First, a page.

SECOND PRIMARY MALIGNANCIES IN MYELOFIBROSIS PATIENTS TREATED WITH RUXOLITINIB: REAL WORLD EVIDENCE FROM 215 CONSECUTIVELY TREATED PATIENTS IN LOMBARDY
Author(s): ,
Margherita Maffioli
Affiliations:
Hematology Unit,Ospedale di Circolo, ASST Sette Laghi,Varese,Italy
,
Toni Giorgino
Affiliations:
Biophysics Institute,National Research Council of Italy,Milan,Italy
,
Barbara Mora
Affiliations:
Hematology Unit,Ospedale di Circolo, ASST Sette Laghi,Varese,Italy
,
Alessandra Iurlo
Affiliations:
Hematology Division,Foundation IRCCS Ca' Granda Ospedale Maggiore Policlinico,Milan,Italy
,
Elena Elli
Affiliations:
Hematology Division and Bone Marrow Unit,Ospedale San Gerardo,Monza,Italy
,
Maria Chiara Finazzi
Affiliations:
Department of Hematology,ASST Papa Giovanni XXIII,Bergamo,Italy
,
Marianna Caramella
Affiliations:
Department of Hematology,ASST Grande Ospedale Metropolitano Niguarda,Milan,Italy
,
Elisa Rumi
Affiliations:
Department of Molecular Medicine,University of Pavia,Pavia,Italy
,
Maria Cristina Carraro
Affiliations:
Hematology and Trasfusional Medicine Unit,ASST Fatebenefratelli-Sacco,Milan,Italy
,
Nicola Polverelli
Affiliations:
Unit of Blood Diseases and Stem Cell Transplantation,ASST Spedali Civili di Brescia,Brescia,Italy
,
Mariella D'Adda
Affiliations:
Department of Hematology,ASST Spedali Civili di Brescia,Brescia,Italy
,
Simona Malato
Affiliations:
Hematology and Bone Marrow Transplantation Unit,San Raffaele Scientific Institute,Milan,Italy
,
Marianna Rossi
Affiliations:
Department of Hematology, Cancer Center,IRCCS Humanitas Research Hospital & Humanitas University,Rozzano,Italy
,
Alfredo Molteni
Affiliations:
Hematology Unit,ASST Cremona,Cremona,Italy
,
Alessandro Vismara
Affiliations:
Onco-Hematology Unit,ASST-Rhodense,Rho,Italy
,
Cinzia Sissa
Affiliations:
Department of Hematology and Transfusion Medicine,ASST Mantova,Mantova,Italy
,
Francesco Spina
Affiliations:
Hematology Department,Fondazione IRCCS Istituto Nazionale dei Tumori,Milan,Italy
,
Michela Anghilieri
Affiliations:
Oncology Department,ASST Lecco,Lecco,Italy
,
Daniela Barraco
Affiliations:
Hematology Unit,Ospedale di Circolo, ASST Sette Laghi,Varese,Italy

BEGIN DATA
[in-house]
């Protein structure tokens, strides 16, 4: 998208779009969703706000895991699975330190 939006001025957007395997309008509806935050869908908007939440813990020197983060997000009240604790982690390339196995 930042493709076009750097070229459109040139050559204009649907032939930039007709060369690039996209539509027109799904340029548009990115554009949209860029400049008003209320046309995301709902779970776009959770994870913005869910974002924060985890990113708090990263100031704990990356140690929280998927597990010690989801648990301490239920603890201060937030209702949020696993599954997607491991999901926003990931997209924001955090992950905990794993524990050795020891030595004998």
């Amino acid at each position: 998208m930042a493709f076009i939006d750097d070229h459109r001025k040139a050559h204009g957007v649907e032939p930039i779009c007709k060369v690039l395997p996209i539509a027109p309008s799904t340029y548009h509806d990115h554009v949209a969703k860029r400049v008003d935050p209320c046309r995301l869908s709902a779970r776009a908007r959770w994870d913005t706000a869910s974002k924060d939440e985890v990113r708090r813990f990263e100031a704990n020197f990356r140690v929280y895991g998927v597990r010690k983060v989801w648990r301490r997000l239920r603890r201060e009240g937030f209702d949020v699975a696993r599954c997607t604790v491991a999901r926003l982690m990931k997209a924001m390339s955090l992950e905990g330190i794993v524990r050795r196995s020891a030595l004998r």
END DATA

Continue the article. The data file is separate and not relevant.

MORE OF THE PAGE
,
Matteo Giovanni Della Porta
Affiliations:
Department of Hematology, Cancer Center,IRCCS Humanitas Research Hospital & Humanitas University,Rozzano,Italy
Francesco Passamonti
Affiliations:
Department of Medicine and Surgery,University of Insubria, ASST Sette Laghi - Ospedale di Circolo,Varese,Italy
EHA Library. MAFFIOLI M. Jun 15, 2019; 267079; PS1462
Margherita MAFFIOLI
Margherita MAFFIOLI
Contributions
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Abstract

Abstract: PS1462

Type: Poster Presentation

Presentation during EHA24: On Saturday, June 15, 2019 from 17:30 - 19:00

Location: Poster area

Background
Patients with myeloproliferative neoplasms (MPNs) have a higher risk than the general population of developing a lymphoid neoplasm (Rumi et al, Haematologica 2011). It is still unclear whether this holds true for non-hematological second primary malignancies (SPMs) (Frederiksen et al, Blood 2011; Susini et al, Blood 2012). However, among 20,250 MPN patients included in the Surveillance, Epidemiology, and End Results Program (SEER) database, the 10-year cumulative incidence of SPMs was 12.7%, significantly higher than that expected in the general U.S. population (Brunner et al, Leuk Lymphoma 2016). Ruxolitinib (RUX) is an oral JAK1/2 inhibitor approved for the treatment of myelofibrosis (MF). Recently, Porpaczy et al (Blood 2018) alerted on the possible risk of aggressive lymphomas developing in MPN patients treated with JAK inhibitors including RUX, even though patient selection bias complicates interpretation.